The Sexual-Assault Charge Against Bill Cosby

Pennsylvania prosecutors have charged the comedian with aggravated indecent assault in connection with a 2004 incident.

Lucy Nicholson / Reuters

Updated on December 30 at 2:50 p.m. EST

Pennsylvania prosecutors have charged Bill Cosby for allegedly sexually assaulting a woman in Philadelphia more than a decade ago—the first criminal charge filed against the comedian after decades’ worth of sexual-abuse allegations by dozens of women began to emerge last year.

Montgomery County District Attorney Kevin Steele said Wednesday at a press conference that his office has charged the comedian with aggravated indecent assault, a felony. In 2005, Andrea Constand, a former Temple University employee, told police Cosby had drugged and violated her at his home near Philadelphia a year earlier. The district attorney’s office declined to charge Cosby back then, but prosecutors reopened the case in July, Steele said, after a federal judge unsealed documents from a civil suit that included testimony from Cosby about the incident.

Cosby was arraigned Wednesday afternoon. The charge comes just days before the statute of limitations on felony sex crimes in Pennsylvania—12 years—expires for this case in January.

Steele said Cosby and Constand met through her work on the Temple University’s women’s basketball program, and that the woman considered Cosby “her mentor and her friend.” Steele said the victim had twice rejected sexual advances by Cosby.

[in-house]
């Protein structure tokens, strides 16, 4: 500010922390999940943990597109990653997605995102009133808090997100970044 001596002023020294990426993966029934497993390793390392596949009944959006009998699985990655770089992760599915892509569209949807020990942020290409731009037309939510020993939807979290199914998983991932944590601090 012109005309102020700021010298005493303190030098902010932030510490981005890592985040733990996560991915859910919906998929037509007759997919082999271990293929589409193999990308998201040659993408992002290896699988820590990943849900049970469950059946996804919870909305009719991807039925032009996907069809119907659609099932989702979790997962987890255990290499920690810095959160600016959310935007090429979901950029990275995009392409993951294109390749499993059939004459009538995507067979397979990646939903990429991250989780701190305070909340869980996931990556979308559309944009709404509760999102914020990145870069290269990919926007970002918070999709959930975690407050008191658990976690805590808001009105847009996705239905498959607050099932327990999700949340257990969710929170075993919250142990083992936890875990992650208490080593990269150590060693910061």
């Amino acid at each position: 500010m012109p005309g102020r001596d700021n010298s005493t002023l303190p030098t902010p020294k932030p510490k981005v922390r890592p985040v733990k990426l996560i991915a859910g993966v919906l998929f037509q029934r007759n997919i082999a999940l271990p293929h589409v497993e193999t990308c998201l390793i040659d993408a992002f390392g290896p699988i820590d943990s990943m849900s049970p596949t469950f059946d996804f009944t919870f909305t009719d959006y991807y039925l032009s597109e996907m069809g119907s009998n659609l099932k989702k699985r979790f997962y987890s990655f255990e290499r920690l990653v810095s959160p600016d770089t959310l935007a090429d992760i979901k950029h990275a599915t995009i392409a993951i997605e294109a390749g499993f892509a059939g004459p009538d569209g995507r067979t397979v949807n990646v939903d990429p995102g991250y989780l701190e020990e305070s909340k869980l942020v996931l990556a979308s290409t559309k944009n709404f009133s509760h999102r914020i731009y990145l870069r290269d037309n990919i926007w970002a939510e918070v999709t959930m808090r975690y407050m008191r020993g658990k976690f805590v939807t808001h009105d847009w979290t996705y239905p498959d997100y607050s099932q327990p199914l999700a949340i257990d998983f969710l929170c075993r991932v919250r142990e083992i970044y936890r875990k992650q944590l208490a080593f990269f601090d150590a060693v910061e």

“On the evening in question, Mr. Cosby urged her to take pills that he provided to her and to drink wine,” Steele said, which rendered the victim “unable to move” and “respond to his advances.”

Asked whether Constand is willing to testify at trial, Steele said that “she has indicated she’d be willing to cooperate with us going forward.”

The barrage of allegations against Cosby began in late 2014, when comedian Hannibal Buress called Cosby a rapist during a recorded standup performance that quickly spread online. Dozens of women came forward, describing alleged assaults by Cosby that occurred as early as the 1960s. Women brought lawsuits against him in Boston and Los Angeles. Universities that had awarded Cosby honorary degrees rescinded the accolades, and some people demanded the removal of his star on the Walk of Fame.

Cosby, most famous for being “America’s Dad” from the successful The Cosby Show, has repeatedly denied the claims. Former Montgomery County District Attorney Bruce Castor previously decided not to charge Cosby in the 2004 incident, saying that court proceedings would portray both Cosby and the victim in “a less than flattering light.”